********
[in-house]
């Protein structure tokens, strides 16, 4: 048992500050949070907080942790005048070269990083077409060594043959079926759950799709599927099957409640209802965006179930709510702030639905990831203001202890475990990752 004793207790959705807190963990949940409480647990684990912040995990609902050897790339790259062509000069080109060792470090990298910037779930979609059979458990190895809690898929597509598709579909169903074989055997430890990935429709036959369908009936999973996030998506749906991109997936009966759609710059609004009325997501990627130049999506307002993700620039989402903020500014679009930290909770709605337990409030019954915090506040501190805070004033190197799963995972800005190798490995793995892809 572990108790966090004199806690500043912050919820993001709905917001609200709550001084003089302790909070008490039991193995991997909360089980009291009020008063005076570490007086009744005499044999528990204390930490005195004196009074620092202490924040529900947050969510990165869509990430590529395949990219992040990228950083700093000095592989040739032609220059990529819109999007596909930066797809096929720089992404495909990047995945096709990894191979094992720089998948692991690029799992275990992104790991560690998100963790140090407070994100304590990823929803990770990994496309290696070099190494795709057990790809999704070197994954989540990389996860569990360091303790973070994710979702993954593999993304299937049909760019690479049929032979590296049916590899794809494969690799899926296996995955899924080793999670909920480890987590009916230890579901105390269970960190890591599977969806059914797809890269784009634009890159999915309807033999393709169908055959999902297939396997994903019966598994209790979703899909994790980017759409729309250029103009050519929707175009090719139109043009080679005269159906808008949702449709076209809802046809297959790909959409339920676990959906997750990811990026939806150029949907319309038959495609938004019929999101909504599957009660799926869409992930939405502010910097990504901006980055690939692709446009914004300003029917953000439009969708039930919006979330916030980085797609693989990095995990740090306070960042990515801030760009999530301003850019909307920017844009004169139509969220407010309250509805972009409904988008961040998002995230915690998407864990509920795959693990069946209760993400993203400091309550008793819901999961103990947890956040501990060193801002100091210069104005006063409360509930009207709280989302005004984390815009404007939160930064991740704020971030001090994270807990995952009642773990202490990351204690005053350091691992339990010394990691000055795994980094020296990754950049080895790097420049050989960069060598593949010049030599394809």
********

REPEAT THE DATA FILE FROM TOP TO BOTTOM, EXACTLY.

[in-house]
């Protein structure tokens, strides 16, 4: 048992500050949070907080942790005048070269990083077409060594043959079926759950799709599927099957409640209802965006179930709510702030639905990831203001202890475990990752 004793207790959705807190963990949940409480647990684990912040995990609902050897790339790259062509000069080109060792470090990298910037779930979609059979458990190895809690898929597509598709579909169903074989055997430890990935429709036959369908009936999973996030998506749906991109997936009966759609710059609004009325997501990627130049999506307002993700620039989402903020500014679009930290909770709605337990409030019954915090506040501190805070004033190197799963995972800005190798490995793995892809 572990108790966090004199806690500043912050919820993001709905917001609200709550001084003089302790909070008490039991193995991997909360089980009291009020008063005076570490007086009744005499044999528990204390930490005195004196009074620092202490924040529900947050969510990165869509990430590529395949990219992040990228950083700093000095592989040739032609220059990529819109999007596909930066797809096929720089992404495909990047995945096709990894191979094992720089998948692991690029799992275990992104790991560690998100963790140090407070994100304590990823929803990770990994496309290696070099190494795709057990790809999704070197994954989540990389996860569990360091303790973070994710979702993954593999993304299937049909760019690479049929032979590296049916590899794809494969690799899926296996995955899924080793999670909920480890987590009916230890579901105390269970960190890591599977969806059914797809890269784009634009890159999915309807033999393709169908055959999902297939396997994903019966598994209790979703899909994790980017759409729309250029103009050519929707175009090719139109043009080679005269159906808008949702449709076209809802046809297959790909959409339920676990959906997750990811990026939806150029949907319309038959495609938004019929999101909504599957009660799926869409992930939405502010910097990504901006980055690939692709446009914004300003029917953000439009969708039930919006979330916030980085797609693989990095995990740090306070960042990515801030760009999530301003850019909307920017844009004169139509969220407010309250509805972009409904988008961040998002995230915690998407864990509920795959693990069946209760993400993203400091309550008793819901999961103990947890956040501990060193801002100091210069104005006063409360509930009207709280989302005004984390815009404007939160930064991740704020971030001090994270807990995952009642773990202490990351204690005053350091691992339990010394990691000055795994980094020296990754950049080895790097420049050989960069060598593949010049030599394809």